In the past, my mind wasn't strong enough to move beyond the present and draw strength from other areas to fuel my runs.  My mind's lack of training or weakness came across most often as boredom mainly because I wasn't running distances that push me to where my body was sending physical reasons to stop. So, my mind would throw in the towel by sending signals of boredom.  At first I, like many new runners, drew strength from music, but as I have progressed as a runner and my mind has gotten stronger, I've shed my dependence on music and run with it only when I really want to listen to music.  Personally, I used to fear the physical distance I would need to travel to reach 26.2 for the first time, but after Miami and Pittsburgh, I realize that physically my body could carry me that distance today if needed.  I would not collapse from the physical strain of the distance.  However, my mental preparation and training is not where it needs to be in order to cover that distance.  I wouldn't feel the old boredom that plagued my early running efforts, but I know that my mind is not conditioned for 26.2.  Once, I have marked off my last race of the spring, getting my mind in shape for 26.2 becomes my new running focus.  I am not picking out a specific race or giving myself a timeline, but I am moving with a purpose.  Right now, that's enough.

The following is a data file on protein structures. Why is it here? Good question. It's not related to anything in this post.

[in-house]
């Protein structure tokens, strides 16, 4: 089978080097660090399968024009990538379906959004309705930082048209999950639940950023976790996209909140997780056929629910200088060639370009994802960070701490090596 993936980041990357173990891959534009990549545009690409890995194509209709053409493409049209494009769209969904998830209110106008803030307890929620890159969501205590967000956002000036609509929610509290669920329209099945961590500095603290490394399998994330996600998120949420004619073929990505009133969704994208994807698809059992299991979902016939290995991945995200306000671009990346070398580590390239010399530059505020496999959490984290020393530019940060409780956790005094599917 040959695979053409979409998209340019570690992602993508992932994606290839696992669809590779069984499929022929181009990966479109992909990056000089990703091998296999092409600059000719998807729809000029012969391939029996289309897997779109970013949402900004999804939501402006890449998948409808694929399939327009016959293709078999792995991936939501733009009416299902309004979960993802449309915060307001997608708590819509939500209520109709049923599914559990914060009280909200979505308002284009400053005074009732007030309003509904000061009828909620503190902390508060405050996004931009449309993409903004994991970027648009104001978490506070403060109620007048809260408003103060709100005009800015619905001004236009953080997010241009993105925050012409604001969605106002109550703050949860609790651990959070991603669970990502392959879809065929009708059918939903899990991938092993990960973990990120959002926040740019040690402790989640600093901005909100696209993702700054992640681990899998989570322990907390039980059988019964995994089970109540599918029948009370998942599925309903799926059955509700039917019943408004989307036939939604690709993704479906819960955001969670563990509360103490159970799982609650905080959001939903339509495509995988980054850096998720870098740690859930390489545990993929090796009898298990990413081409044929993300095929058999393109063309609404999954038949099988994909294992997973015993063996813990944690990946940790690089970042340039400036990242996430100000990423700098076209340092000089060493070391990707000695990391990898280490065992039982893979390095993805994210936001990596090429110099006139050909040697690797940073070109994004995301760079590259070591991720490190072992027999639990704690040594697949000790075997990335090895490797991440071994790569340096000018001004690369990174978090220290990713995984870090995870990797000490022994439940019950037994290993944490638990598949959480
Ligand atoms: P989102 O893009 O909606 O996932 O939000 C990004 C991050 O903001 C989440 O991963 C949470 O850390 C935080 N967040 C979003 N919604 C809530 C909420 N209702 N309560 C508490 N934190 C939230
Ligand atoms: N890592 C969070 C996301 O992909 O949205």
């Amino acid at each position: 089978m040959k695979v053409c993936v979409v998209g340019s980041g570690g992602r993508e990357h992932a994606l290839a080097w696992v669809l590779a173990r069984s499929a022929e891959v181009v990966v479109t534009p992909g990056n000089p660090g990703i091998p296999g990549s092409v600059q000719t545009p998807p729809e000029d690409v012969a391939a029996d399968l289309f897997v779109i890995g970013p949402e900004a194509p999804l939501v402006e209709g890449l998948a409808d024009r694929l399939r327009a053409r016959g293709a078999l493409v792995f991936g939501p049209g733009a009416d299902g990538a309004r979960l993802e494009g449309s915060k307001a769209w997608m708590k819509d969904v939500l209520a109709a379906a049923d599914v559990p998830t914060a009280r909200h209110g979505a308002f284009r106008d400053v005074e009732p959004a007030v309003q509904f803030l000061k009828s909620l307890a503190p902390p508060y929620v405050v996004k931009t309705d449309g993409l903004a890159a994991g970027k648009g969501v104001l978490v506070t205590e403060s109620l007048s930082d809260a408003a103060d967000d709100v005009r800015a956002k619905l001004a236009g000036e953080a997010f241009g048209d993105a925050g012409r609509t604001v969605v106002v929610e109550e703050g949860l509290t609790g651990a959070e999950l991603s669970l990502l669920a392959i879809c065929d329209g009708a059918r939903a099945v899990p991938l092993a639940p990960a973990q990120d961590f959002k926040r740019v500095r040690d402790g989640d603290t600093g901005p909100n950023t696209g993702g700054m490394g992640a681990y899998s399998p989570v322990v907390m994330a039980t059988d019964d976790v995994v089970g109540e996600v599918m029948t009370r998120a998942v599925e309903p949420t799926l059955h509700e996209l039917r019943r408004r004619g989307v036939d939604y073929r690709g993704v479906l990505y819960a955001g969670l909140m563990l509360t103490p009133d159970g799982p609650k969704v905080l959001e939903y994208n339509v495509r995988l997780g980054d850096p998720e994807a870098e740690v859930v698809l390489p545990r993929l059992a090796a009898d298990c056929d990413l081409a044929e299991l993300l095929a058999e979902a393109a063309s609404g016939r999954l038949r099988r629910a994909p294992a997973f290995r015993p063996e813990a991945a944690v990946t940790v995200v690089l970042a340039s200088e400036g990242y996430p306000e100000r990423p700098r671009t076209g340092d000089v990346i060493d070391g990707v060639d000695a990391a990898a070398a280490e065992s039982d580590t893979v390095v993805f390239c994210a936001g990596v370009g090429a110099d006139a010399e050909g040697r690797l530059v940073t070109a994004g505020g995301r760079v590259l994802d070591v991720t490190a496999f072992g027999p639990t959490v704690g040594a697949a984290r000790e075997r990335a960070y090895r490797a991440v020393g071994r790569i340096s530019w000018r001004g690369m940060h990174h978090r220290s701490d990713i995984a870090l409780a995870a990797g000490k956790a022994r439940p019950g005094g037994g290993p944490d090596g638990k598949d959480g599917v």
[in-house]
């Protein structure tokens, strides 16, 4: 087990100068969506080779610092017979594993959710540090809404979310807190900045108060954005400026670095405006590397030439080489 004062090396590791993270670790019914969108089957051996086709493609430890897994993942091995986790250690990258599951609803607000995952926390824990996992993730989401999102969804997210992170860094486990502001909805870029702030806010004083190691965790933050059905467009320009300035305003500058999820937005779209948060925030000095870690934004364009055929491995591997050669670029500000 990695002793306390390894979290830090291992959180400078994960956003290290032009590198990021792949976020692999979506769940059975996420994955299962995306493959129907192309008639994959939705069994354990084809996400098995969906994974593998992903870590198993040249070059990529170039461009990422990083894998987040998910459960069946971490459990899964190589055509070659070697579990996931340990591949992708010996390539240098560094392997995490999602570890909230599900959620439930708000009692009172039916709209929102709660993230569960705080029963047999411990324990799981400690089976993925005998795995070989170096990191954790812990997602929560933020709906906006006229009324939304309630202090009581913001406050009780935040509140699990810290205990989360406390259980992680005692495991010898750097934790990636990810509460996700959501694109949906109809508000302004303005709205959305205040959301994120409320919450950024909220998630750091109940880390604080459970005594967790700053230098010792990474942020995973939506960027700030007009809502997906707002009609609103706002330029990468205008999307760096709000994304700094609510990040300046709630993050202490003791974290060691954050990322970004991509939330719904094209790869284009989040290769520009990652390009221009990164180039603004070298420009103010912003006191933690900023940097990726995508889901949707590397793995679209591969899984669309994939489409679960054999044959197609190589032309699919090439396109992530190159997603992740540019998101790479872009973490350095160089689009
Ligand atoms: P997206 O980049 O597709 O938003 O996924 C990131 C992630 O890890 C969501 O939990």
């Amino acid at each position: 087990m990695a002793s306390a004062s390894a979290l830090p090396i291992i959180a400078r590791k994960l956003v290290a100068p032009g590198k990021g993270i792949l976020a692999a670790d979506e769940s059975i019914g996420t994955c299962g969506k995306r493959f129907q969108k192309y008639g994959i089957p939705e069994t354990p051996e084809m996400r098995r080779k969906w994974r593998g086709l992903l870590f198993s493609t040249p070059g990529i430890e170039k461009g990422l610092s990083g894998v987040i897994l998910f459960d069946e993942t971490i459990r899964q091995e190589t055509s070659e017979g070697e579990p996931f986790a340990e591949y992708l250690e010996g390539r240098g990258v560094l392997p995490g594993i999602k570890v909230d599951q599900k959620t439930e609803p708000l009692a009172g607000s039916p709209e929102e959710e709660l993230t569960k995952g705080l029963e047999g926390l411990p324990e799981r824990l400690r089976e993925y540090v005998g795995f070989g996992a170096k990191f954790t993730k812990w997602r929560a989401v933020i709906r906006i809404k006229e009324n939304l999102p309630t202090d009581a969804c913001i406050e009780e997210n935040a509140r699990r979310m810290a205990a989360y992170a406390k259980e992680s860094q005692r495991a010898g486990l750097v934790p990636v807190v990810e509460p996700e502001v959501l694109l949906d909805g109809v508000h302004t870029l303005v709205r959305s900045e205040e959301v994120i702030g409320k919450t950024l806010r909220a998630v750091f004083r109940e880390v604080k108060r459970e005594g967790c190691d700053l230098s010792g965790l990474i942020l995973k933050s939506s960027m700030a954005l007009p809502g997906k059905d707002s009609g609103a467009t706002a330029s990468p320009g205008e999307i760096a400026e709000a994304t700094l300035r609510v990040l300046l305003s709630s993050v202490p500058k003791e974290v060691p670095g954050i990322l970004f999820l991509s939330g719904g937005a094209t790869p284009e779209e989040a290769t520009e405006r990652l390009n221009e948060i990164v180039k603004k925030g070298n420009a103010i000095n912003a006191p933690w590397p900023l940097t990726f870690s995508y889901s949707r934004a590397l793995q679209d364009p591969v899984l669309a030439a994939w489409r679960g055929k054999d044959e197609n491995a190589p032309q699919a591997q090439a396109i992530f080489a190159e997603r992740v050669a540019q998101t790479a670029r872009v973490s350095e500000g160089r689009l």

Thursday, May 10, 2012

The Bends: Post Pittsburgh Half Marathon Decompression Chamber